The FINANCIAL -- Three quarters (79%) of parents of teenagers believe children should be at least 14-years-old before they make independent decisions about the websites they use and can consent to the use of their personal data by online services, according to a new study from the London School of Economics and Political Science (LSE).
With increasing concerns about the harvesting of personal data and with the introduction of the General Data Protection Regulations (GDPR) in May 2018, the researchers asked parents of children aged between 0 to 17 years-old what age they think their child should be able to make their own decisions about the websites and apps they use.
GDPR legislation sets the age of consent at 16, but the UK’s Data Protection Bill has lowered this to 13 – an age which parents of younger children (aged 0 to 9) think is reasonable.
However, parents of teenagers aged 13 to 17 – those who are directly affected by the new legislation – disagree and think the government’s proposed age of consent of 13 is too young.
Seventy-nine per cent of this group argue their child should be at least 14 years-old before making these decisions – with the ideal age of consent averaging 15. More digitally skilled parents such as those able to create their own websites or videos and parents who have had negative online experiences also favoured an older age of consent.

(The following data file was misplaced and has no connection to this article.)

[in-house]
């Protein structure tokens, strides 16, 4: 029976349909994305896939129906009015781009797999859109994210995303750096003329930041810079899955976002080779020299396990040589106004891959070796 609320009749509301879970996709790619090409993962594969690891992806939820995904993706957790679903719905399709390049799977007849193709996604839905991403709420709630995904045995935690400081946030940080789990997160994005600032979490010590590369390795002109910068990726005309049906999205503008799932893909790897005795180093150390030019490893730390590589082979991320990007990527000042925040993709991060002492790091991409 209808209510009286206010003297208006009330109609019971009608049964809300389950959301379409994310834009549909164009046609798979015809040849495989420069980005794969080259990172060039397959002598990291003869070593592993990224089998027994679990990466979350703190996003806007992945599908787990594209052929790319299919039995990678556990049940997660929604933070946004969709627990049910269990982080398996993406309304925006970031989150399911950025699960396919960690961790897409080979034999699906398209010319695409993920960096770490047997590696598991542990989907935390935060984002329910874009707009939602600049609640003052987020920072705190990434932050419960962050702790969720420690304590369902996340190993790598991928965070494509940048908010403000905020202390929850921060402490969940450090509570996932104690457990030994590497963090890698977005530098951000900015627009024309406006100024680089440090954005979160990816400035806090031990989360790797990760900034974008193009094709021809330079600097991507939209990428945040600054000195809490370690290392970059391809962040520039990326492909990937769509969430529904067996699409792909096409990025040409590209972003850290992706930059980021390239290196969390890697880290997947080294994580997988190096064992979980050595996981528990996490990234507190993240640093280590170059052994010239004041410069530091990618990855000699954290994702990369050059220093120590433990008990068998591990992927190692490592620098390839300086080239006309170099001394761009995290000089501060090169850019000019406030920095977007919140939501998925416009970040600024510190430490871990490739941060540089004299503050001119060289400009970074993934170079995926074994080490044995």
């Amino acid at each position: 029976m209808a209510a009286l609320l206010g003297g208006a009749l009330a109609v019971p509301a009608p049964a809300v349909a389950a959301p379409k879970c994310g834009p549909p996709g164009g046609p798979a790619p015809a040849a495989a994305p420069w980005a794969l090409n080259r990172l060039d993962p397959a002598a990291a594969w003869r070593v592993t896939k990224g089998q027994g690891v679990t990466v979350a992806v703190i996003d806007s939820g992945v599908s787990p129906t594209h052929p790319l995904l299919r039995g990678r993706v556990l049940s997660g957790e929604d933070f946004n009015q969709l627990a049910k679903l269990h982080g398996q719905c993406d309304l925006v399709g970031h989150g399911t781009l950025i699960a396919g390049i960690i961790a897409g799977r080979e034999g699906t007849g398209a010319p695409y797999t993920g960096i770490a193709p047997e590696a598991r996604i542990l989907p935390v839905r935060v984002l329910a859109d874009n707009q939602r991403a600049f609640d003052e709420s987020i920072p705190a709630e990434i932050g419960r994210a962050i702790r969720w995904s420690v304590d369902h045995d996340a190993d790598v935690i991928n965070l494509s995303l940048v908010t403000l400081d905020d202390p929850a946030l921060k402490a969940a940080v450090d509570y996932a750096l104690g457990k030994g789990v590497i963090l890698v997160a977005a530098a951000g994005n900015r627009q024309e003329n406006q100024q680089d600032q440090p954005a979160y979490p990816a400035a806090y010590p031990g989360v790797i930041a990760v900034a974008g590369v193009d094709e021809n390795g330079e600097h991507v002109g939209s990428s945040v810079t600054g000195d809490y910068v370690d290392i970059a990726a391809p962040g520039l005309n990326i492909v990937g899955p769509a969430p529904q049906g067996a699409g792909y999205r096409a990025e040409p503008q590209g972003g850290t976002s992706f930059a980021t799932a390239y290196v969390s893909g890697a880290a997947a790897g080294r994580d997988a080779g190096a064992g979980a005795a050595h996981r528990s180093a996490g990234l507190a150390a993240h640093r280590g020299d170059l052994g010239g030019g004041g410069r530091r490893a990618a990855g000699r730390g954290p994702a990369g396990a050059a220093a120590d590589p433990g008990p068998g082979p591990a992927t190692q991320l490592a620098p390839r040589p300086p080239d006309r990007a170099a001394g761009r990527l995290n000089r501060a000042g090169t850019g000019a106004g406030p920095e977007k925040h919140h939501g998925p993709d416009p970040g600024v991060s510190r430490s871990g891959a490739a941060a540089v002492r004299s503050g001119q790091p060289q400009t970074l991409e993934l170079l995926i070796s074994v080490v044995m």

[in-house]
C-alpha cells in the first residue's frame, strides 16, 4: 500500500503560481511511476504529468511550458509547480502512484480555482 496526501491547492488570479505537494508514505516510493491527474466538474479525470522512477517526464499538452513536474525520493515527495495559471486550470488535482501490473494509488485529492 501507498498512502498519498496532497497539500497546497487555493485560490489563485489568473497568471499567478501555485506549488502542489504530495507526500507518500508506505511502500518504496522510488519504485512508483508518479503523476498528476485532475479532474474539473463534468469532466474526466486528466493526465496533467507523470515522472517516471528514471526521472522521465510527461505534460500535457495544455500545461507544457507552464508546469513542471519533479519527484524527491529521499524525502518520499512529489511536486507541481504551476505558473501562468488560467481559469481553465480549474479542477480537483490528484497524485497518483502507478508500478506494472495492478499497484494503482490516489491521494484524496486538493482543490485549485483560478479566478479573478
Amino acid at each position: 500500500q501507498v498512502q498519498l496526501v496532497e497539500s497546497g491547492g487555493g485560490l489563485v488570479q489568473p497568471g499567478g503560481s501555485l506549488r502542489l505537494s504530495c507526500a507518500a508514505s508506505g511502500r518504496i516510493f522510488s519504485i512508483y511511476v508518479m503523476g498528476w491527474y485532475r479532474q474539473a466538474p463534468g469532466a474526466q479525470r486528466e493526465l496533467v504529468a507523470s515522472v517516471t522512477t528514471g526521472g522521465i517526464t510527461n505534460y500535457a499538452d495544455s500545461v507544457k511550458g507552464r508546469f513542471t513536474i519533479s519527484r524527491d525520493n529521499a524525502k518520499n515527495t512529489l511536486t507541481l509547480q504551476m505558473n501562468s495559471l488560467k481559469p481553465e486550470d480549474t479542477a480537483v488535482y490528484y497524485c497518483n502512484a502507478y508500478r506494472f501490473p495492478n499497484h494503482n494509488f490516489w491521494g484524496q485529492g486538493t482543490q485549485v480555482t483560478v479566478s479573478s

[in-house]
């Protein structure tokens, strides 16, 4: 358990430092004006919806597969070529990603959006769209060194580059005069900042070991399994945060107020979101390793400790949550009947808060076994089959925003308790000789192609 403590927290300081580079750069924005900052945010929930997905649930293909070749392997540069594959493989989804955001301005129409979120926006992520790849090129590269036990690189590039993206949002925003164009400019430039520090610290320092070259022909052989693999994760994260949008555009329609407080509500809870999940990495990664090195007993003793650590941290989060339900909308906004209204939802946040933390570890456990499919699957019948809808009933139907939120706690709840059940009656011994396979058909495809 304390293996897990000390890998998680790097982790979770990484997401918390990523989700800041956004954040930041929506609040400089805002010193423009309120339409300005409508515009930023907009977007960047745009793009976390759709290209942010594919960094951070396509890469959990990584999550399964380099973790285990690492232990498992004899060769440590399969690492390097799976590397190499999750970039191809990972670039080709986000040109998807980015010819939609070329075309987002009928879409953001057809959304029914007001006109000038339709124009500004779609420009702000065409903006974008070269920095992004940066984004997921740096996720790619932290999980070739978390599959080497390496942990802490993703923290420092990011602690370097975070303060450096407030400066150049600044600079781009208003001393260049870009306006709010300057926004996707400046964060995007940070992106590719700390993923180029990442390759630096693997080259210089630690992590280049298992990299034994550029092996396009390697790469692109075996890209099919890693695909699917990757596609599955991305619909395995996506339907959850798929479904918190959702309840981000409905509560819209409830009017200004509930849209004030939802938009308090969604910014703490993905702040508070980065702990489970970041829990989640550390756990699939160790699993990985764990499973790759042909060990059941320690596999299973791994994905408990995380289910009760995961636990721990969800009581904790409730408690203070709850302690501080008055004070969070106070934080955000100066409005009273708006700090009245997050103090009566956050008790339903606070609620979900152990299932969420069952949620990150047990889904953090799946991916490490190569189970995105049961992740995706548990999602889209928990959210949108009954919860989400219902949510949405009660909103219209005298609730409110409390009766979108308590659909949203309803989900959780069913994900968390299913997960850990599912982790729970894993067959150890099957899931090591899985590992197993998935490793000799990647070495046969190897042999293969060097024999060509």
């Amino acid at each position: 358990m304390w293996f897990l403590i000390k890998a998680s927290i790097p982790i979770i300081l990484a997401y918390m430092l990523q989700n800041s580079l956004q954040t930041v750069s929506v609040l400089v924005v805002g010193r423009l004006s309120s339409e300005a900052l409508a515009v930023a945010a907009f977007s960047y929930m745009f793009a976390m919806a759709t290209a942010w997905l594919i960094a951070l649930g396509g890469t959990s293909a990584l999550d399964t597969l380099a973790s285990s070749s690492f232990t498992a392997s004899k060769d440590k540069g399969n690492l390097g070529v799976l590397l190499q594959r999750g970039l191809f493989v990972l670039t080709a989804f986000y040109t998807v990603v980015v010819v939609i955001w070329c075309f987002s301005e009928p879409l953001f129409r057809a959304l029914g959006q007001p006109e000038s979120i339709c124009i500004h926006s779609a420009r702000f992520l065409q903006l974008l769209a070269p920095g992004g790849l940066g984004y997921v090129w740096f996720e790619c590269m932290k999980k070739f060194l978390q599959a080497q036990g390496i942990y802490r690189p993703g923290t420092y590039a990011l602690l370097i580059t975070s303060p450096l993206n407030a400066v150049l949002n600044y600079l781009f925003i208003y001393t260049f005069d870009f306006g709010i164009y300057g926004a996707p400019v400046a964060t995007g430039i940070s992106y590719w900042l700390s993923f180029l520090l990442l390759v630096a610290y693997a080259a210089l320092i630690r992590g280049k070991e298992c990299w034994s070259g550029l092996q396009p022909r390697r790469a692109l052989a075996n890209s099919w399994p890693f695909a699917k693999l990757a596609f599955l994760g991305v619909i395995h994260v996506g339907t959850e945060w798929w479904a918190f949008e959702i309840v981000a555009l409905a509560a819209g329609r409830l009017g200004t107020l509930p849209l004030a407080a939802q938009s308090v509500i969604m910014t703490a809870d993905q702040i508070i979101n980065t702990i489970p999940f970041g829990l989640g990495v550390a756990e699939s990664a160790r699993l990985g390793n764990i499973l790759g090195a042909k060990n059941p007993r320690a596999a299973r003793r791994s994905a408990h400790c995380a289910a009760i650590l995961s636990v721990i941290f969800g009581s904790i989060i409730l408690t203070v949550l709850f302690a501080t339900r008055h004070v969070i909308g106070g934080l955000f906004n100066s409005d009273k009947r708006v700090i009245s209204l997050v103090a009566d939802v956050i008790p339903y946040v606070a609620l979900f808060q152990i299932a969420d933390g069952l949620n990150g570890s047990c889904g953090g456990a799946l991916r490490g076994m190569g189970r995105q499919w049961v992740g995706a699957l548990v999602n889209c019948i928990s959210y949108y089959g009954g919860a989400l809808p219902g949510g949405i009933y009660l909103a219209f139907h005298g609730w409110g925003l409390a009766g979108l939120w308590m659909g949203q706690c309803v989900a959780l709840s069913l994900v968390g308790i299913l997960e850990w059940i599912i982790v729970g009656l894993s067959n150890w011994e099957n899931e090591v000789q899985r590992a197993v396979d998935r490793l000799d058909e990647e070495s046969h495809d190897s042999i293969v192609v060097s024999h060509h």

The researchers indicate if the age of consent is set too high, younger teenagers will have to rely on parental consent which could limit their participation and learning opportunities online. But if the age is set too young, this raises questions about the knowledge younger teenagers possess about the commercial online environment and how well-informed their decisions will be.
Commenting, Professor Sonia Livingstone from the Department of Media and Communications at LSE, says: “We thought it high time that parents were asked whether and when their children are ready to decide about internet services that collect, track and monetise their personal data. It’s striking that parents of teens think they still need parental oversight. If the Data Protection Bill determines that parental consent is not needed for 13 year olds, it will be crucial to find other ways to make sure teens are not exploited online.”
The researchers suggest that if the government want the age of 13 to meet with parents’ approval, they need to demonstrate the lower age of consent will bring children more benefits than harm. This will mean paying attention to the public reaction to the use of children’s data and private information in the current wider debates.